From my ‘critical’ perspective, that probably compromised the quality of the film as a documentary about Ashtanga and Guruji. But it captured something else and provides one view on New York in the days and weeks immediately after the attacks.

I’ve never met Steve, but I know we agree on a lot of things — starting with the awesomeness of both Tim Miller and the Ashtanga Yoga Confluence. We seem to disagree on this, though. I think the quality of the film as a documentary about Ashtanga and Guruji is strengthened by looking at how 9/11 helped the yoga practitioners who are interviewed realize the impact of the practice on their perspective in life.

If anything, I thought there wasn’t enough about 9/11 in this documentary. What I have been told, for example, is that Pattabhi Jois made what is now considered the traditional closing prayer part of the practice after the 9/11 attacks. Is this true? I’d certainly like to know. If it is, I think it speaks to how Ashtanga — often viewed as an unchanging practice — changes in important ways to reflect collective human events. If it’s not true — well, the fact that this is the story I’ve heard could reflect how much people need to find meaning in changes to the Ashtanga yoga system.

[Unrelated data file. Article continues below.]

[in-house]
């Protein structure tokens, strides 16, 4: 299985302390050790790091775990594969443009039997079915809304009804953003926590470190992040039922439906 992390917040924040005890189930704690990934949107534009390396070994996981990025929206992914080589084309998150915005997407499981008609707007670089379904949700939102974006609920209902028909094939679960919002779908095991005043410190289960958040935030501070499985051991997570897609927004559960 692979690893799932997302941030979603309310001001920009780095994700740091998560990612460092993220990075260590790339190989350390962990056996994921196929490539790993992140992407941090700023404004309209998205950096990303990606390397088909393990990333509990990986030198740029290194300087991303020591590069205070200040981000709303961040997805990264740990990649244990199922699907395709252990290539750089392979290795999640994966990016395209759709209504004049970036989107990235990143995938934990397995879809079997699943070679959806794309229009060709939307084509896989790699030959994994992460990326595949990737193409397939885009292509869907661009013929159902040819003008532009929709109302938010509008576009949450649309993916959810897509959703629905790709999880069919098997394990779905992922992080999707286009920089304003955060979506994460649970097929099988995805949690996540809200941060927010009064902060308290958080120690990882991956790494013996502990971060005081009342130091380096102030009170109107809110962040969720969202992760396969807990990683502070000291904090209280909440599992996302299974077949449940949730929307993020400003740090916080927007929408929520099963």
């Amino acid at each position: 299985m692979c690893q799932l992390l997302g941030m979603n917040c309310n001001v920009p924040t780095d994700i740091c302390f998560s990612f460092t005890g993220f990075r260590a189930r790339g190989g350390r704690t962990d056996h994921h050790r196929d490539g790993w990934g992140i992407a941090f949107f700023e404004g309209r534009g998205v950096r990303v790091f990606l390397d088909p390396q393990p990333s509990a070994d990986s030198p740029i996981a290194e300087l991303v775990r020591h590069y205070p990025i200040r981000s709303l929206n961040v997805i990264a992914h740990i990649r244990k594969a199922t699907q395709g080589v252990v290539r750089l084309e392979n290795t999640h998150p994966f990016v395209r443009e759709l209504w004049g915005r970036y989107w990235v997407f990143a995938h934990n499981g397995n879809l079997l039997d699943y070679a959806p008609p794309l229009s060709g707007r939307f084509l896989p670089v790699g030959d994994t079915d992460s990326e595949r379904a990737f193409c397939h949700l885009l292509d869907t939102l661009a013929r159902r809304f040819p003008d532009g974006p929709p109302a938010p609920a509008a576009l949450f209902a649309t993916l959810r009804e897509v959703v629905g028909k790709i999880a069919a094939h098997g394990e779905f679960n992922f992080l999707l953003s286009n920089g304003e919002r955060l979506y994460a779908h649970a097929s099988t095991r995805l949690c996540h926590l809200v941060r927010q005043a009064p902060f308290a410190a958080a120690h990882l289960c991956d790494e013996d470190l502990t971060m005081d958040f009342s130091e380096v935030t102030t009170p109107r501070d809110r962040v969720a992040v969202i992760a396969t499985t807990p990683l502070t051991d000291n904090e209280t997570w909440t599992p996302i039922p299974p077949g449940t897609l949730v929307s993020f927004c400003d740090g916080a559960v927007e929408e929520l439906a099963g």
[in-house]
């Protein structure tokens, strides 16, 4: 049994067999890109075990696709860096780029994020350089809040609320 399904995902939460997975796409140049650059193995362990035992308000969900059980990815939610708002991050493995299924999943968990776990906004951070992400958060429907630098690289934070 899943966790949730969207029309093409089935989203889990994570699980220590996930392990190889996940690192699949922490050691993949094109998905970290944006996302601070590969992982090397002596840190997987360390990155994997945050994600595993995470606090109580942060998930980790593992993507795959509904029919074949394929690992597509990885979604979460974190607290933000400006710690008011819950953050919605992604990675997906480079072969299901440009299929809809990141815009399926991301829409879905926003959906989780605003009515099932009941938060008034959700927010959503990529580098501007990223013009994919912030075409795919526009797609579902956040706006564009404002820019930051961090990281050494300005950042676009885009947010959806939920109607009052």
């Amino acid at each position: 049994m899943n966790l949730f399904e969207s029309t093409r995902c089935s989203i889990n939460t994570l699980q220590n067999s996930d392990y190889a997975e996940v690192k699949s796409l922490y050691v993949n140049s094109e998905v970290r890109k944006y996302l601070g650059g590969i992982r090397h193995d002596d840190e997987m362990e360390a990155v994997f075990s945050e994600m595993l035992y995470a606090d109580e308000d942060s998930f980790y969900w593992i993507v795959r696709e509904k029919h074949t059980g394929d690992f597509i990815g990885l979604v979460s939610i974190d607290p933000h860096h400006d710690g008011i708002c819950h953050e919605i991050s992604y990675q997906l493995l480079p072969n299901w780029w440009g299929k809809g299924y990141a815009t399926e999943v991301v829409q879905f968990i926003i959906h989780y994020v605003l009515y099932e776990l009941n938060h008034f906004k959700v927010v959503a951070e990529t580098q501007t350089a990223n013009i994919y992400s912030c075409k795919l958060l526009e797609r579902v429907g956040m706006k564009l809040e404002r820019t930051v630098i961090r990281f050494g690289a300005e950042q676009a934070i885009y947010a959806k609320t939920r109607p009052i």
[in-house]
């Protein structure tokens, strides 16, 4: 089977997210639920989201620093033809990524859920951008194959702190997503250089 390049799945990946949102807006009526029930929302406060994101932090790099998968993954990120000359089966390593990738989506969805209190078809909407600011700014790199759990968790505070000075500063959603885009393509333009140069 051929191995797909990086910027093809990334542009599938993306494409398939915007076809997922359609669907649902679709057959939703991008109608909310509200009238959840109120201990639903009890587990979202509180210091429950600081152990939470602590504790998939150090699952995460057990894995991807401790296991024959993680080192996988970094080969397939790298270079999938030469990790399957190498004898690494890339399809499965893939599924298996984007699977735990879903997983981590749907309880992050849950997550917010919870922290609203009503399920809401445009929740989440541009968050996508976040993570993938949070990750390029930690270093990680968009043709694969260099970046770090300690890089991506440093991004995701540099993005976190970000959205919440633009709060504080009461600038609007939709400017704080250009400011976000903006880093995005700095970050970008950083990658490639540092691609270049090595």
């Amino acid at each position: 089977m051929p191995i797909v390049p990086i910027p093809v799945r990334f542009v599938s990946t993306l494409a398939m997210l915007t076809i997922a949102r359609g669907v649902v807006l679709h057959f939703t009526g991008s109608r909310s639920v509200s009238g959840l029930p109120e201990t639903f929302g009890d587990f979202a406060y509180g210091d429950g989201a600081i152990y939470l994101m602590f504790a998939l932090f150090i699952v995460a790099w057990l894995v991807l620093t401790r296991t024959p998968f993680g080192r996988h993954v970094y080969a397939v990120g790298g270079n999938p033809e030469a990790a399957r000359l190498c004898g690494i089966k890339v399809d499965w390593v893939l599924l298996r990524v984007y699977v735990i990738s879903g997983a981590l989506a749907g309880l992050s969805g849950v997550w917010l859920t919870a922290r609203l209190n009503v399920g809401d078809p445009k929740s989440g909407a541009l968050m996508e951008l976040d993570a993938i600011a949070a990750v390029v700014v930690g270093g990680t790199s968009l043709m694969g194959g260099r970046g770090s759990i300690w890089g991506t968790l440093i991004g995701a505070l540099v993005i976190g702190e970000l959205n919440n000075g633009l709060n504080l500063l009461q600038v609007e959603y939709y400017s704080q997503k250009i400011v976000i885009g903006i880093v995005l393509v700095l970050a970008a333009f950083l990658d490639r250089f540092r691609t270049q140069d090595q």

More than anything, though, I think the 9/11 inclusion in this documentary speaks to how this practice goes beyond one man or one family. It goes beyond being a deeply personal practice for celebrities who live in a particular city and millions of people around the world. This practice is ultimately about healing — whether it’s on an individual or community level.

Have you seen it? What do you think? I’m sure Steve and I would like a tiebreaker here. :) Haven’t seen it? If you have Netflix, you can watch it without buying it. You can also buy it. Watch it, then share your thoughts.

(P.S. — If you watch it, check out the outtakes special feature. It’s pretty funny if you’re an Ashtanga geek (think Mike D. answering a question about what Guruji would say about shouting into a microphone without doing ujjayi breath). It’s also a great reminder that ashtangis are pretty good about poking a little fun at themselves — it’s an important part of keeping what is literally for some practitioners a life-saving practice fun and light when it needs to be.)